Here’s a pleas­ant sur­prise, and not just be­cause chick­ens are un­likely ac­tion heroes. A prod­uct of in­die de­vel­op­ers Rat­loope Asia,

The Irish Times - Friday - The Ticket - - REVIEWS - JOE GRIF­FIN CIARA O’BRIEN CIARA O’BRIEN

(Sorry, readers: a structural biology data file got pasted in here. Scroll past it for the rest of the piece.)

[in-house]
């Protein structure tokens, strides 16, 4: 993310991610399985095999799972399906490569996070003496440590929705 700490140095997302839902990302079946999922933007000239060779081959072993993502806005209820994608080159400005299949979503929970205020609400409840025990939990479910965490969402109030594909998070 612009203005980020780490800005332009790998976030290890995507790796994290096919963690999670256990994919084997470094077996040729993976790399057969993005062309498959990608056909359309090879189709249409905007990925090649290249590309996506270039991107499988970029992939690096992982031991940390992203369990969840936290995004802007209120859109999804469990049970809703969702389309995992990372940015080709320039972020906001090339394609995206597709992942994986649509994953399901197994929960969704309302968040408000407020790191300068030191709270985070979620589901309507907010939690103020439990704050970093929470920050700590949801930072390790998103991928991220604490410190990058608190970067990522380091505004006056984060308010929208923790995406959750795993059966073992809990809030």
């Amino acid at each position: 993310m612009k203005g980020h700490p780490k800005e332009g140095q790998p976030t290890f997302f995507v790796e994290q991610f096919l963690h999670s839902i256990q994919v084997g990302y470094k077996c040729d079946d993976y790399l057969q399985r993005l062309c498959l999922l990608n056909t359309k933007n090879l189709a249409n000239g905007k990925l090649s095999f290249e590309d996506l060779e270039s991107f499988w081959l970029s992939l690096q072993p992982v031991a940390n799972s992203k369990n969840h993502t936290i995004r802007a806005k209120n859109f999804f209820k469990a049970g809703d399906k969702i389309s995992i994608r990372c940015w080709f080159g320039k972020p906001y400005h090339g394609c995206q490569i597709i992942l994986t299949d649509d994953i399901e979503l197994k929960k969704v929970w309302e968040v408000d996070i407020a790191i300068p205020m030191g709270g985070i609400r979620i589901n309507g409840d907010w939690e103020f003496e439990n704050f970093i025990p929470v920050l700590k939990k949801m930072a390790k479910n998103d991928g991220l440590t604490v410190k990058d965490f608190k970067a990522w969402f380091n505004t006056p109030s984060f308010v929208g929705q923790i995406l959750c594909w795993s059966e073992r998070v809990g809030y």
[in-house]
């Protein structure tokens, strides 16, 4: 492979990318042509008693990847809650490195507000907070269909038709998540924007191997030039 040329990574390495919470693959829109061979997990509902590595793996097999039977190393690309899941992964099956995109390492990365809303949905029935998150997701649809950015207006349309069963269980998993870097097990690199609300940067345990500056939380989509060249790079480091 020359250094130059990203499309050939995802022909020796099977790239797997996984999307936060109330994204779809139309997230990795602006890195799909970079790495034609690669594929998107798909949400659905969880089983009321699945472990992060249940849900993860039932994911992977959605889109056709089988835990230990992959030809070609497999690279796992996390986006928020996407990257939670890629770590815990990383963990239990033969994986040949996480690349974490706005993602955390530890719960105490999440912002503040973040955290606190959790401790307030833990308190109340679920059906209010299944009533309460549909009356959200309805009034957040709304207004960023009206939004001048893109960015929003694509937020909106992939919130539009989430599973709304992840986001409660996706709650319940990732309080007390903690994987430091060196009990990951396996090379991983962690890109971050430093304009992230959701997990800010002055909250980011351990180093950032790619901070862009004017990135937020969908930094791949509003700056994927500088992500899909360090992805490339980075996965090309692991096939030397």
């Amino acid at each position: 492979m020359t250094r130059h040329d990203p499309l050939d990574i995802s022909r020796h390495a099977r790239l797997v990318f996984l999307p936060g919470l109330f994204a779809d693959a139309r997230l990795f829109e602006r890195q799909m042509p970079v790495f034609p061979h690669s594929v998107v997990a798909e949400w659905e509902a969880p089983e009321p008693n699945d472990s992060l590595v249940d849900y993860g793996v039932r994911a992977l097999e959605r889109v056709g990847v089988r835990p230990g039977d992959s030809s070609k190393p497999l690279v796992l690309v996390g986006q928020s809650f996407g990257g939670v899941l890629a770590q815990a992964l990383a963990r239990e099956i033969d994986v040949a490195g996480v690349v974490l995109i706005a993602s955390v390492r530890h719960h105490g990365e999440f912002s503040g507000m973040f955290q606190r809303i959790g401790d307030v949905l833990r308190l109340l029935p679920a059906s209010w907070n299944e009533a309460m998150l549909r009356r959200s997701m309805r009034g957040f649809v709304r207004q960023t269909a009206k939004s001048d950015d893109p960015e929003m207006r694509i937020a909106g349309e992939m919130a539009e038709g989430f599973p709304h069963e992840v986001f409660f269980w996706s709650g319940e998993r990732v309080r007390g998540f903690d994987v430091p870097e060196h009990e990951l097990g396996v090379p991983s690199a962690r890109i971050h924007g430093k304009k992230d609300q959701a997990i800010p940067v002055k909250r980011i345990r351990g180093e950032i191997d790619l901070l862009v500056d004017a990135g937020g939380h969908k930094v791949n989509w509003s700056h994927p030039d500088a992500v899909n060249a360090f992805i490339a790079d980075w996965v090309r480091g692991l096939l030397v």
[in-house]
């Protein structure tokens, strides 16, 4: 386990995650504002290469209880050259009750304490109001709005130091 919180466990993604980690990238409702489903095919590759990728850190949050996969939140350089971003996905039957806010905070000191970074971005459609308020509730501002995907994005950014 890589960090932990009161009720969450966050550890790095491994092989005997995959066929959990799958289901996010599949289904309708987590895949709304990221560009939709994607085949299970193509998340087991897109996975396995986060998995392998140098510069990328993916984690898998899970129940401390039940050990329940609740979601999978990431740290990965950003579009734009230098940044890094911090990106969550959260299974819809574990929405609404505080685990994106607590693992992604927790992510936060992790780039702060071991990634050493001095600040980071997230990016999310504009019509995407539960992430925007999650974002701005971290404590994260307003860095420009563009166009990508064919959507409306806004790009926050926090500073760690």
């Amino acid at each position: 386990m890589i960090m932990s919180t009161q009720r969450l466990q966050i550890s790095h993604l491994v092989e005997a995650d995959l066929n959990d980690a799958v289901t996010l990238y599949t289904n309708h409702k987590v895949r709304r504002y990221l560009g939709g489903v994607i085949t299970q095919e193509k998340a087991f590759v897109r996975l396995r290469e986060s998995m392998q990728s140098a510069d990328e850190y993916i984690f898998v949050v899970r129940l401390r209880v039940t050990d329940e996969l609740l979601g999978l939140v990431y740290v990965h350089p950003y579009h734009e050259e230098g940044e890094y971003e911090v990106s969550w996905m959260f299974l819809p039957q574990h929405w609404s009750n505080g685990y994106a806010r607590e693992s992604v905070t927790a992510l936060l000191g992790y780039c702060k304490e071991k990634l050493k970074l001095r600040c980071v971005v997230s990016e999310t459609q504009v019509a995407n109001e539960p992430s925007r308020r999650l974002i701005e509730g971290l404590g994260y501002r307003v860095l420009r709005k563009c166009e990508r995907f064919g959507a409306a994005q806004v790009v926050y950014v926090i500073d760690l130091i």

Rock­et­birds: Hard­boiled Chicken is an ec­cen­tric and fun lit­tle shooter. Un­der the (ahem) yoke of op­pres­sion, you play a re­bel­lious com­mando chicken who’s caught be­hind en­emy lines. The vil­lains are other breeds of birds, train­ing a pen­guin army. This is a 2D plat­form-puz­zle af­fair that echoes Shank and retro­clas­sic Con­tra. As well as shoot­ing and jump­ing, you can duck in and out of hid­ing places and even use some nifty gad­gets (rocket packs, mind­con­trol grenades).The char­ac­ter de­sign looks hand-drawn and cute, while the posters, uni­forms and story sug­gest com­mu­nist Rus­sia. It is all com­ple­mented by a funky in­die sound­track from New World Rev­o­lu­tion. Orig­i­nally on PS3, the Vita ver­sion has more co-op­er­a­tive mul­ti­player op­tions, added characters and ex­tra Vita con­trols. Ac­quire Corp, PS Vita, An­droid Su­mioni De­mon Arts has been a long time coming to Europe. It’s now here and has brought some rather nice art with it. In fact, the vi­su­als are the best part of the game. It’s based on Ja­panese ink ash art, or sumi-e, and cer­tainly stands out from the crowd of Vita ti­tles. It’s more mem­o­rable than the plot, which is a run-of-themill bat­tle against the usual bad guy. You con­trol ink de­mon Agura, who is tasked with de­feat­ing evil. You’ll prob­a­bly be too busy gaw­ping at the vi­su­als to crit­i­cise the plot too much. The game also uses the Vita con­trols really well. The touch screen is a far more in­tu­itive way to con­trol Agura than the phys­i­cal con­trols on the Vita. You draw on the screen to cast spells to de­feat en­e­mies and, in gen­eral, ma­nip­u­late the world around you. Some lev­els are more chal­leng­ing than oth­ers, but the game gets a lot of lee­way be­cause of the vi­su­als and the con­trols. Take those away and it’s fairly medi­ocre, though playable. 4 cert, Notabli Inc Dig­i­tal tech­nol­ogy has made cap­tur­ing and stor­ing pre­cious fam­ily mo­ments that bit eas­ier. But what do you do with the vast amount of in­for­ma­tion be­ing gen­er­ated? And how do you turn it into some­thing you can ac­tu­ally use rather than a a jum­ble of pho­tos, notes and videos? Notabli hopes you’ll choose its app. The soft­ware al­lows you to cap­ture im­ages, video and au­dio, adding quotes and sto­ries to mem­o­ries as you go along. This starts from birth, with the ca­pac­ity to add the length of a de­liv­ery (just in case you hap­pen to for­get that). Up to two peo­ple can add to notes and mem­o­ries cre­ated for a child, with de­tails such as lo­ca­tion and whether a par­ent con­sid­ers the moment a mile­stone also in­cluded in the “me­mory” cap­ture. The app links in with Face­book, but all “mem­o­ries” cre­ated on Notabli are pri­vate by de­fault un­til you tell it oth­er­wise, so you have con­trol over it. It’s a nice way to keep track of spe­cial mo­ments, es­pe­cially if you are not keen on Face­book.

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